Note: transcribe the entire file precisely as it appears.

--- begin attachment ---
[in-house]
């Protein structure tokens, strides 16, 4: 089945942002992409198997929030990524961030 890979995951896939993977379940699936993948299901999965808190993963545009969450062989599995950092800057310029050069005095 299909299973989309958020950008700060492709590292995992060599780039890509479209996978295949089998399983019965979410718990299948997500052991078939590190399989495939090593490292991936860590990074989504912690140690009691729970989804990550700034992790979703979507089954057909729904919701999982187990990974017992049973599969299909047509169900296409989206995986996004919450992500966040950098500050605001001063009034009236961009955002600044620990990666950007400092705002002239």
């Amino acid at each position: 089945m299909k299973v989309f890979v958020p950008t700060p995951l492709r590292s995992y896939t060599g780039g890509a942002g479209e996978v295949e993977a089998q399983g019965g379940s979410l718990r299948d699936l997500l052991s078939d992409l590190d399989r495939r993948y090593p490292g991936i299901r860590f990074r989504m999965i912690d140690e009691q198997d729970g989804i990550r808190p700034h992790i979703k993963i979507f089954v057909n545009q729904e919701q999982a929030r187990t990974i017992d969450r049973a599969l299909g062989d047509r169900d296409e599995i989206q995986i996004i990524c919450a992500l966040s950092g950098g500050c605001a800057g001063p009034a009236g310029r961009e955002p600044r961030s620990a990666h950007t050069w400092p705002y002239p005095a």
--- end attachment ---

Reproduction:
[in-house]
């Protein structure tokens, strides 16, 4: 089945942002992409198997929030990524961030 890979995951896939993977379940699936993948299901999965808190993963545009969450062989599995950092800057310029050069005095 299909299973989309958020950008700060492709590292995992060599780039890509479209996978295949089998399983019965979410718990299948997500052991078939590190399989495939090593490292991936860590990074989504912690140690009691729970989804990550700034992790979703979507089954057909729904919701999982187990990974017992049973599969299909047509169900296409989206995986996004919450992500966040950098500050605001001063009034009236961009955002600044620990990666950007400092705002002239």
């Amino acid at each position: 089945m299909k299973v989309f890979v958020p950008t700060p995951l492709r590292s995992y896939t060599g780039g890509a942002g479209e996978v295949e993977a089998q399983g019965g379940s979410l718990r299948d699936l997500l052991s078939d992409l590190d399989r495939r993948y090593p490292g991936i299901r860590f990074r989504m999965i912690d140690e009691q198997d729970g989804i990550r808190p700034h992790i979703k993963i979507f089954v057909n545009q729904e919701q999982a929030r187990t990974i017992d969450r049973a599969l299909g062989d047509r169900d296409e599995i989206q995986i996004i990524c919450a992500l966040s950092g950098g500050c605001a800057g001063p009034a009236g310029r961009e955002p600044r961030s620990a990666h950007t050069w400092p705002y002239p005095a």